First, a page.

Originally Posted by brendodendo
We had an experience with rattlers on Ruby / Horse Thief. We were 5 families, 7 kids under 7 years old and 2 dogs. We pulled into camp and one showed up as we set up. I got a stick and moved it back up river to the next cottonwoods group (ones with water bucket). I came back to camp and there was another making it's way through camp. I moved it to. We ate, and as it got dark, were trying to get kids in bed, when another came in to the kitchen area. This one would not be caught and moved. It was pined with an oar and the head chopped off. Did I like doing it, No. Western diamond backs are not an endangered species, so it was not illegal. I killed it on the basis that it was more dangerous in camp , at night than it would be for me to move it and risk being bitten by one that I did not see. If that makes me an asshole, then so be it. The safety of my family and friends trumps any belief in the wilderness / leave no trace ethic. I now believe that just as in river safety, every situation is different for different people.
Western Diamondback? They don't have habitat in Colorado or Utah:
Utah Division of Wildlife Resources
Snakes of Colorado - Colorado Herping
Crotalus atrox - Wikipedia, the free encyclopedia
Why this matters? Its pretty common for people to assume the worst possible outcome with rattlesnakes and in this case assuming its a western diamondback means confusing a local snake with one that does kill the most people in the US.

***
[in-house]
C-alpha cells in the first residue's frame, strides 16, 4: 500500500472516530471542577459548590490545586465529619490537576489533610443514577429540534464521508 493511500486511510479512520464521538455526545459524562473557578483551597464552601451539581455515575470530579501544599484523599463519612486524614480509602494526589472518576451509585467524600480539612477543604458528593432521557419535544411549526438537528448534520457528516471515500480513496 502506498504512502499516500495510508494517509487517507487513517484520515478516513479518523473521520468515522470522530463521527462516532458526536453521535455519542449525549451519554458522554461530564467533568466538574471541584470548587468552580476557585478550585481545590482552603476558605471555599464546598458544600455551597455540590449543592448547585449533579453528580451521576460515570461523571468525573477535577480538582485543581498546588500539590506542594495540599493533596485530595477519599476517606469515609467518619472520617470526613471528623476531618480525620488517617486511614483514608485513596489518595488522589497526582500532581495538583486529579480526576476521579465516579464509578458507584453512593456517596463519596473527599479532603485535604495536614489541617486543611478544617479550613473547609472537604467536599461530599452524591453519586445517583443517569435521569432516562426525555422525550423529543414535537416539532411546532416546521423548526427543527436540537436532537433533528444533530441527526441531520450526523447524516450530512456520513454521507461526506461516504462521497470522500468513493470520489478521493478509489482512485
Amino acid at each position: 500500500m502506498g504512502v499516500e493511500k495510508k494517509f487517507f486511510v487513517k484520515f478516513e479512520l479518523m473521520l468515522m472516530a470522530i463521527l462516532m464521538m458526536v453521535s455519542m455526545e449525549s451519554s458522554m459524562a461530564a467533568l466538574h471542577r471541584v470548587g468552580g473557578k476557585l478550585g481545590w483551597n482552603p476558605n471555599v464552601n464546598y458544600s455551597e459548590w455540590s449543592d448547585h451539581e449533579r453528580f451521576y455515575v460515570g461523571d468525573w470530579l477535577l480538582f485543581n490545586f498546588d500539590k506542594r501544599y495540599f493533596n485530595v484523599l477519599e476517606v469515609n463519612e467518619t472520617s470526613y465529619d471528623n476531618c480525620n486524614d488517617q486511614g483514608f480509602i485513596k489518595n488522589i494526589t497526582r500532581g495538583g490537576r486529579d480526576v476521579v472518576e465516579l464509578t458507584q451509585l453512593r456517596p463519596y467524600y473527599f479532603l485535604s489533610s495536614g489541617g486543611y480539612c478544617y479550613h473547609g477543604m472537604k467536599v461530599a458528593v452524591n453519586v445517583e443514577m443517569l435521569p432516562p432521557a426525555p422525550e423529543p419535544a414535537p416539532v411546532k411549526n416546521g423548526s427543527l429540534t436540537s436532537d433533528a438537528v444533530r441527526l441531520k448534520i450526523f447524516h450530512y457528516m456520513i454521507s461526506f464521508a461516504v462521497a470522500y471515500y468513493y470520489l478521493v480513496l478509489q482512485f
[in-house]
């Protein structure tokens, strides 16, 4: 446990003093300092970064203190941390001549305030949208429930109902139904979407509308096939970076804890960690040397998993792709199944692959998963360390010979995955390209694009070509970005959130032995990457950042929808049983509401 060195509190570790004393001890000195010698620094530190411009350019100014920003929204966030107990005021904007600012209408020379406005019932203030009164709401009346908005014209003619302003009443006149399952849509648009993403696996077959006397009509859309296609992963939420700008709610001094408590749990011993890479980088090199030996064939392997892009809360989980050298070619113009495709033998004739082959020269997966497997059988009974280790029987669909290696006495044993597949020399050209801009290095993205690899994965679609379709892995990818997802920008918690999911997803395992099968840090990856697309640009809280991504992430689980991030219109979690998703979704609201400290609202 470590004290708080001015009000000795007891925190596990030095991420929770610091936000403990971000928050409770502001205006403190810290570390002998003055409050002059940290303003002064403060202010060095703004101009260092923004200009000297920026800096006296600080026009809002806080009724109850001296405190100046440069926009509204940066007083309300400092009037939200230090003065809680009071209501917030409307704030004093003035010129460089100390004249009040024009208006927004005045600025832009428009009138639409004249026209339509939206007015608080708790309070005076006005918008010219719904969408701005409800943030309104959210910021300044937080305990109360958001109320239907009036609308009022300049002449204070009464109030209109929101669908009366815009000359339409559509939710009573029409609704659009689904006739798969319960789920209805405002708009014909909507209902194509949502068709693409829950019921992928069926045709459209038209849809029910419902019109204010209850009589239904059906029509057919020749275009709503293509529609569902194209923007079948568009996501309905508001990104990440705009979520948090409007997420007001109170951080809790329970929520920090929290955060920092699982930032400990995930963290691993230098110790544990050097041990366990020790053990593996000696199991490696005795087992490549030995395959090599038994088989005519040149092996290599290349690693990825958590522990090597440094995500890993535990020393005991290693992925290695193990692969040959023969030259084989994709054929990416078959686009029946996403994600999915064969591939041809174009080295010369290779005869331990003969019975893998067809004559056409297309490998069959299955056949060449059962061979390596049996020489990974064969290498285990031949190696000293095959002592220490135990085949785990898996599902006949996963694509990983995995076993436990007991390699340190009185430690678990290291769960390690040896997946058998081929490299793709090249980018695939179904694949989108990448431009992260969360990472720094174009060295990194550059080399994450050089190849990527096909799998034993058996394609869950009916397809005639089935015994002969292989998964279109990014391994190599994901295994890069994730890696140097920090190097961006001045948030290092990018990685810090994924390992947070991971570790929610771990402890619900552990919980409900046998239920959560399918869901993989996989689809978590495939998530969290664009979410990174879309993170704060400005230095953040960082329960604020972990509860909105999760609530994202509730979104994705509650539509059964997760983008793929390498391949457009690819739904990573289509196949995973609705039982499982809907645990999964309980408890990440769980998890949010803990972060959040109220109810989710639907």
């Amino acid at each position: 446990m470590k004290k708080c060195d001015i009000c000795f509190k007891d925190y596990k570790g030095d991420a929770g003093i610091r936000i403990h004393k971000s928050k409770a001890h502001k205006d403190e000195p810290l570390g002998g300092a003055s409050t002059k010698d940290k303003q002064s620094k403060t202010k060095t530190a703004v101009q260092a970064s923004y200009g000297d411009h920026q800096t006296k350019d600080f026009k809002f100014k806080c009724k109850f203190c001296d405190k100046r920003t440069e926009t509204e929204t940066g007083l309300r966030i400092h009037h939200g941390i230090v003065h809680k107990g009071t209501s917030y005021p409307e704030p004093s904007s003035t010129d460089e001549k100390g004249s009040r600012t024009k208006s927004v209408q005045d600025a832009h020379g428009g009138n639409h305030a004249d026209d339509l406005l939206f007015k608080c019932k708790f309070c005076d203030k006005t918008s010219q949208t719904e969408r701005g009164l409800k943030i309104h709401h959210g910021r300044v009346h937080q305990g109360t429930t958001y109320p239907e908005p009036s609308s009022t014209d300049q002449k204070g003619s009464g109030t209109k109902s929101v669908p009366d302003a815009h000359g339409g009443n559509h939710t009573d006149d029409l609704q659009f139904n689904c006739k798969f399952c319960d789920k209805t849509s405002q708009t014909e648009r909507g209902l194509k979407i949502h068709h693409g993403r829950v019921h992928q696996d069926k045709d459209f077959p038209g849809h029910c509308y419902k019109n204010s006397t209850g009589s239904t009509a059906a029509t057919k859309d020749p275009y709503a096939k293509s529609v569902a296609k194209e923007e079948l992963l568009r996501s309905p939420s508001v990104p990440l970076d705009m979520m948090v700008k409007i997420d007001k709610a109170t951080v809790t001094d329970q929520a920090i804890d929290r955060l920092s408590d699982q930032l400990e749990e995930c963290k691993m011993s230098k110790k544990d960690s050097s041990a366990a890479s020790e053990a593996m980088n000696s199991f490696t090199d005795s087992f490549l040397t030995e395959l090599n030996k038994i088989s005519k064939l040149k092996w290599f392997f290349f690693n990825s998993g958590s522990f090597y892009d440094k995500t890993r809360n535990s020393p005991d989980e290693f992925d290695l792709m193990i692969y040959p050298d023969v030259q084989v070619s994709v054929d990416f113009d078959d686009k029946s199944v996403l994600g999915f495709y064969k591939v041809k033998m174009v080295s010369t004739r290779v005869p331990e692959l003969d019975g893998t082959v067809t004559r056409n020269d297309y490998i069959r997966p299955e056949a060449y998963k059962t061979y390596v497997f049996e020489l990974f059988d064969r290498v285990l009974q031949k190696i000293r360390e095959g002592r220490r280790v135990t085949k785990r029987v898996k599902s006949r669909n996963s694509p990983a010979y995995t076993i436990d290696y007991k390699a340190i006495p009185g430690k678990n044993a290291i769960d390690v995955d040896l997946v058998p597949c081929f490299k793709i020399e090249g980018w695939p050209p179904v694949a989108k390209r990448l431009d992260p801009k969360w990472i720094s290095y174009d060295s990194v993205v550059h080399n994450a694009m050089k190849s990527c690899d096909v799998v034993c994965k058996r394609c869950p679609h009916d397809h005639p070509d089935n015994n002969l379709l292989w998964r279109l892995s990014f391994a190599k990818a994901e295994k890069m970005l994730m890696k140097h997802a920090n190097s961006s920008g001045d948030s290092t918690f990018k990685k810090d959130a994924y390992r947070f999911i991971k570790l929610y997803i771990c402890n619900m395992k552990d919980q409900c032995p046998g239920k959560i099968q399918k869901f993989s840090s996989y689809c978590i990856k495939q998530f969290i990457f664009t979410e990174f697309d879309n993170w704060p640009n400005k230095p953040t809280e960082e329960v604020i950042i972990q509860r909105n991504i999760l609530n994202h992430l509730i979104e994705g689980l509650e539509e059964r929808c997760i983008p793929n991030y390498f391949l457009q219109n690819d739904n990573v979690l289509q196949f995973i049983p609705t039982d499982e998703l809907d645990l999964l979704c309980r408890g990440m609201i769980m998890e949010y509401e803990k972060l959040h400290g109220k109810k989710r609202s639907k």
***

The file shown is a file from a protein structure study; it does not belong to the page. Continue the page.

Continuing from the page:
Only about 10 people a year die from snake bites in the US, not much of a concern. As well, even when bitten most people survive, though the toxins can leave short term and long term damage.
Most bites and deaths come from people who intentionally handle or provoke snakes. So actually killing a snake increases the risk of harm and potentially death to someone in your party. This is especially true for the most venomous of snakes in the country that tend to be very aggressive. Ironically these are not the ones most of us encounter.
Here is a case study of Utah deaths:
(That is 5 rattlesnake deaths in Utah (though one was in AZ actually) over 91 years.)
Obviously, to each their own. But there is a lot of misunderstanding and poor education out there regarding which species are a major concern and its all too common for people to wrongly identify them.
And ironically....your group has a higher risk of someone dying from an undiagnosed allergy to bee stings than a snake bite. Talk about a worry on places like the Main Salmon (sarcasm)....even with twice as many deaths its still a minuscule risk. We've lost more people on rivers to alcohol recently then any of these concerns and we are rightfully not trying to eradicate from our journeys.